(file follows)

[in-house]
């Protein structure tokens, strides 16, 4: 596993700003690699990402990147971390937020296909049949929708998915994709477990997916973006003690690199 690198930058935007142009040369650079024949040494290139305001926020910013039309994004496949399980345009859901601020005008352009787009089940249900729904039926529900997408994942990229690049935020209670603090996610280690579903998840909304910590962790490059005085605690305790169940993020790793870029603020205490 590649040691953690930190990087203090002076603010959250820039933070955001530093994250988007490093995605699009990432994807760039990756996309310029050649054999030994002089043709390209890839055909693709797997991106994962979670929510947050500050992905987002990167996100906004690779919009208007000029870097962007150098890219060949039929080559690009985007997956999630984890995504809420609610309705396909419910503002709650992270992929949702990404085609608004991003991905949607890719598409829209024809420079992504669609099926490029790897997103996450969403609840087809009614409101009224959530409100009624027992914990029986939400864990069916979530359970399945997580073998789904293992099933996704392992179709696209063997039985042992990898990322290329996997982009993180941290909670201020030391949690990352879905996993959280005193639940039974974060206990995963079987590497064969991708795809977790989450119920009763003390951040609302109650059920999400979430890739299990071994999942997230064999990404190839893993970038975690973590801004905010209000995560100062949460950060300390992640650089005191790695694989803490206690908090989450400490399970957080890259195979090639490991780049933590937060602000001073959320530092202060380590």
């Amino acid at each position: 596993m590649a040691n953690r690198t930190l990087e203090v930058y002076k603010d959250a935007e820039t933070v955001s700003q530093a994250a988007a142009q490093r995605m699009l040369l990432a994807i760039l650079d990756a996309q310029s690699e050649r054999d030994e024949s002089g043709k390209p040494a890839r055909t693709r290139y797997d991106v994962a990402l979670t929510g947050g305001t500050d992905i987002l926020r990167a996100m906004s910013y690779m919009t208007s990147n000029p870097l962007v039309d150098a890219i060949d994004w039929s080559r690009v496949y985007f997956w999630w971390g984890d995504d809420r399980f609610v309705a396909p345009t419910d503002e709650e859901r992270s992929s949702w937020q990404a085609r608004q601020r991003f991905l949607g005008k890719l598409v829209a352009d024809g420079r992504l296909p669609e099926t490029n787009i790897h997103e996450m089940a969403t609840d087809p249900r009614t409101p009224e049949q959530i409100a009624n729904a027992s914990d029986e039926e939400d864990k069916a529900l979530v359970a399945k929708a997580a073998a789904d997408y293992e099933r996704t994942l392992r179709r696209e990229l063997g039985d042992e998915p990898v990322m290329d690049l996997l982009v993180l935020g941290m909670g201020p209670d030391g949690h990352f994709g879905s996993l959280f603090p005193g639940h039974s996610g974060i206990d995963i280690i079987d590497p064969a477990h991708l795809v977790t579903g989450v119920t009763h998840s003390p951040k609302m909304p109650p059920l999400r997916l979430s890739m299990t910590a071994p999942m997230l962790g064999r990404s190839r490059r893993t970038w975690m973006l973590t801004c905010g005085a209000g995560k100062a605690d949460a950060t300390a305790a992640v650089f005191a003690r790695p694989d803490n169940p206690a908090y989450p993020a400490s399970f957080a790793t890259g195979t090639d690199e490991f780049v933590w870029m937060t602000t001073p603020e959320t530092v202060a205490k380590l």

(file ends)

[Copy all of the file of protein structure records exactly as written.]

[in-house]
């Protein structure tokens, strides 16, 4: 596993700003690699990402990147971390937020296909049949929708998915994709477990997916973006003690690199 690198930058935007142009040369650079024949040494290139305001926020910013039309994004496949399980345009859901601020005008352009787009089940249900729904039926529900997408994942990229690049935020209670603090996610280690579903998840909304910590962790490059005085605690305790169940993020790793870029603020205490 590649040691953690930190990087203090002076603010959250820039933070955001530093994250988007490093995605699009990432994807760039990756996309310029050649054999030994002089043709390209890839055909693709797997991106994962979670929510947050500050992905987002990167996100906004690779919009208007000029870097962007150098890219060949039929080559690009985007997956999630984890995504809420609610309705396909419910503002709650992270992929949702990404085609608004991003991905949607890719598409829209024809420079992504669609099926490029790897997103996450969403609840087809009614409101009224959530409100009624027992914990029986939400864990069916979530359970399945997580073998789904293992099933996704392992179709696209063997039985042992990898990322290329996997982009993180941290909670201020030391949690990352879905996993959280005193639940039974974060206990995963079987590497064969991708795809977790989450119920009763003390951040609302109650059920999400979430890739299990071994999942997230064999990404190839893993970038975690973590801004905010209000995560100062949460950060300390992640650089005191790695694989803490206690908090989450400490399970957080890259195979090639490991780049933590937060602000001073959320530092202060380590």
């Amino acid at each position: 596993m590649a040691n953690r690198t930190l990087e203090v930058y002076k603010d959250a935007e820039t933070v955001s700003q530093a994250a988007a142009q490093r995605m699009l040369l990432a994807i760039l650079d990756a996309q310029s690699e050649r054999d030994e024949s002089g043709k390209p040494a890839r055909t693709r290139y797997d991106v994962a990402l979670t929510g947050g305001t500050d992905i987002l926020r990167a996100m906004s910013y690779m919009t208007s990147n000029p870097l962007v039309d150098a890219i060949d994004w039929s080559r690009v496949y985007f997956w999630w971390g984890d995504d809420r399980f609610v309705a396909p345009t419910d503002e709650e859901r992270s992929s949702w937020q990404a085609r608004q601020r991003f991905l949607g005008k890719l598409v829209a352009d024809g420079r992504l296909p669609e099926t490029n787009i790897h997103e996450m089940a969403t609840d087809p249900r009614t409101p009224e049949q959530i409100a009624n729904a027992s914990d029986e039926e939400d864990k069916a529900l979530v359970a399945k929708a997580a073998a789904d997408y293992e099933r996704t994942l392992r179709r696209e990229l063997g039985d042992e998915p990898v990322m290329d690049l996997l982009v993180l935020g941290m909670g201020p209670d030391g949690h990352f994709g879905s996993l959280f603090p005193g639940h039974s996610g974060i206990d995963i280690i079987d590497p064969a477990h991708l795809v977790t579903g989450v119920t009763h998840s003390p951040k609302m909304p109650p059920l999400r997916l979430s890739m299990t910590a071994p999942m997230l962790g064999r990404s190839r490059r893993t970038w975690m973006l973590t801004c905010g005085a209000g995560k100062a605690d949460a950060t300390a305790a992640v650089f005191a003690r790695p694989d803490n169940p206690a908090y989450p993020a400490s399970f957080a790793t890259g195979t090639d690199e490991f780049v933590w870029m937060t602000t001073p603020e959320t530092v202060a205490k380590l």